- Kay Warren (Saddleback Church)
You’ll also recognize a number of prominent mental health ministry leaders who have been part of Key Ministry events in the past, including Jermine Alberty, Brad Hoefs, Joe Padilla, Shannon Royce, Amy Simpson and members of our Key Ministry team. We expect to finalize a few additional presenters leading up to the retreat.
The retreat content will first be made available on October 5th-7th. All of the sessions are pre-recorded and will become available to you on those dates. There’s no expiration date so participants may take as much or as little time to watch as you need. We’ve also set the retreat up to be accessed “on-demand,” whenever it’s most convenient for you to do so. Binge watch like you would a series on Netflix, watch a little in the morning or over your lunch break, or take part of a morning each week to go through it a few sessions at a time.
While the content for the retreat will be available on-demand to be consumed in any order, the event is organized as if it were a three day conference.
Day One presentations are focused on self-care – how to recognize when you need help; how to maintain emotional health in ministry and how to do self-care with a pastor’s schedule.
The Day Two focus is on church care – basics on mental health for pastors and church leaders, understanding the need for staff and volunteers to be trained in Mental Health First Aid and supporting ministry colleagues and individuals and families within your church impacted by mental illness.
Day Three presentations address becoming a mental health-friendly church – introducing a model for developing a mental health inclusion strategy, three models of Christian-based mental health support groups, mental health ministry success stories and emerging mental health ministry models.
Since one of the things we miss the most about live conferences are the connections with the other speakers and attendees, we’ll be building opportunities for interaction into the retreat. There will be discussion questions for some presentations and opportunities to chat via Zoom with the speakers for others. We’ll have a section for comments associated with each presentation similar to the boards commonly used with online college courses. We hope the comments section for each presentation fills up with great insights, questions and engagement.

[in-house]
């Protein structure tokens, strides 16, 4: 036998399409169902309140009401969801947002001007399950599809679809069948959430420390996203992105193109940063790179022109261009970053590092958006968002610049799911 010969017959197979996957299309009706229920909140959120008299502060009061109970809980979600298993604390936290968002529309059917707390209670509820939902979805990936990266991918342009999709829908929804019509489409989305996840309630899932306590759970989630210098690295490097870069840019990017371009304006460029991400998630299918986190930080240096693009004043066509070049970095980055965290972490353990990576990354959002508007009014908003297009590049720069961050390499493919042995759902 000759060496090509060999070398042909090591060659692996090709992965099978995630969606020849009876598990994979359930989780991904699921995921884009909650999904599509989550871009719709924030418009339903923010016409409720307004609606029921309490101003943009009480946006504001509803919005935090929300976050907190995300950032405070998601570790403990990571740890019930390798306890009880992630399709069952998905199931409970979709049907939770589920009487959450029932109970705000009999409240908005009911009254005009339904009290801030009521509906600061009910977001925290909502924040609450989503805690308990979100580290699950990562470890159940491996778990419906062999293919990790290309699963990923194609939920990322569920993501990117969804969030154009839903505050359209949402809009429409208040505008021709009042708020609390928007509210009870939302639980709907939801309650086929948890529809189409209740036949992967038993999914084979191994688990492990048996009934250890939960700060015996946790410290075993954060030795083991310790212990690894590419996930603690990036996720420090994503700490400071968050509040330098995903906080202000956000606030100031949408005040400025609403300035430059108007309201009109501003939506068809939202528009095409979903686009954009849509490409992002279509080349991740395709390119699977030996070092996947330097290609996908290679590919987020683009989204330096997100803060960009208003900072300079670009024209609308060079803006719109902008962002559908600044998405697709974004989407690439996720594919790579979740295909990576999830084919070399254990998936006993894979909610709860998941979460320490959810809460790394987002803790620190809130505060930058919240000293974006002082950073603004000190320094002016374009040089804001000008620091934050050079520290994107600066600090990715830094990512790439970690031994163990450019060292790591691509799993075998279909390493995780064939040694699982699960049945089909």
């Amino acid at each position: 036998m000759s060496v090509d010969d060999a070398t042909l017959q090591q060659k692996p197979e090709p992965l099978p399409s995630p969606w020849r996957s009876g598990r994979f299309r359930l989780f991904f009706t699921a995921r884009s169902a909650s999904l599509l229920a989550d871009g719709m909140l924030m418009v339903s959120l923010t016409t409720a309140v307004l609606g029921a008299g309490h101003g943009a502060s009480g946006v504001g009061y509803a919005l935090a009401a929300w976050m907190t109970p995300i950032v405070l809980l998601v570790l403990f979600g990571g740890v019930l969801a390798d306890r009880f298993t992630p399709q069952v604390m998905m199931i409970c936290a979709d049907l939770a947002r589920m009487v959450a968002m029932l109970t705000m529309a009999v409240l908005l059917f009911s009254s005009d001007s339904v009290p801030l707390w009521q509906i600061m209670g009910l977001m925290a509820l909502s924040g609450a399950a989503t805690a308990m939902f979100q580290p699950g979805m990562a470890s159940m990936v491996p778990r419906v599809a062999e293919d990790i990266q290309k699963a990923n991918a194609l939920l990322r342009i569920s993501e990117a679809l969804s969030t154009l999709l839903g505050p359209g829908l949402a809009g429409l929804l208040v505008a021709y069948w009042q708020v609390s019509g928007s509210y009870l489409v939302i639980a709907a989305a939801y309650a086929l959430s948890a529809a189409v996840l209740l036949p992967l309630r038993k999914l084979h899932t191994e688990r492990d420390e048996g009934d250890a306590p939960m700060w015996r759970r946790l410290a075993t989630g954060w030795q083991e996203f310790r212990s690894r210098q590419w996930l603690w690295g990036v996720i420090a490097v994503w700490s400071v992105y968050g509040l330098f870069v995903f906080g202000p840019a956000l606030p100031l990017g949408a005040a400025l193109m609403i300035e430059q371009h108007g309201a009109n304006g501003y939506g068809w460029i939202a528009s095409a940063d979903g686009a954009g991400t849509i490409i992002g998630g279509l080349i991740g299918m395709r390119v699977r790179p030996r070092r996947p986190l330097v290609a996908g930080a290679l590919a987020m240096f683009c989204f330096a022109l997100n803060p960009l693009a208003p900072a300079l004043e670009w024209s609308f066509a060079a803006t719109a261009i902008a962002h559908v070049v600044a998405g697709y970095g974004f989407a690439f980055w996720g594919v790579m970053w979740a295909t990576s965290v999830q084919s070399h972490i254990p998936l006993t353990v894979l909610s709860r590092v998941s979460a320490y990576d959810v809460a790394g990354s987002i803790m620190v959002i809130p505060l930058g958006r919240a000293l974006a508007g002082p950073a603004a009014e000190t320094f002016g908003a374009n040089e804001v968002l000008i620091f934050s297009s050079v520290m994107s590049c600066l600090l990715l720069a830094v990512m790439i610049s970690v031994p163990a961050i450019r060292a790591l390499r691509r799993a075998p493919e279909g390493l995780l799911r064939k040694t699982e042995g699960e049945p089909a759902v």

We’d like to encourage everyone we know who is actively engaged in ministry – pastors, church staff members and their spouses, parachurch ministry leaders and high capacity volunteers to join us as we seek to better understand how to care for ourselves, our families and the people we’re meant to serve in ministry in the midst of a pandemic, economic crisis, a highly divisive culture and social unrest. We’ve sought to keep the cost as modest as possible so that as many pastors and ministry leaders as possible may take part. Check out the retreat website or click here through September 23rd for a $39 “early-bird” rate to access all of the presentations and resources our gifted leaders and speakers have assembled.
Hope you’ll be able to join us in October!
In Mental Health and the Church: A Ministry Handbook for Including Children and Adults with ADHD, Anxiety, Mood Disorders, and Other Common Mental Health Conditions, Dr. Stephen Grcevich presents a simple and flexible model for mental health inclusion ministry for implementation by churches of all sizes, denominations, and organizational styles. The book is also designed to be a useful resource for parents, grandparents and spouses seeking to promote the spiritual growth of loved ones with mental illness. Available now at Amazon, Barnes and Noble, ChristianBook and other fine retailers everywhere.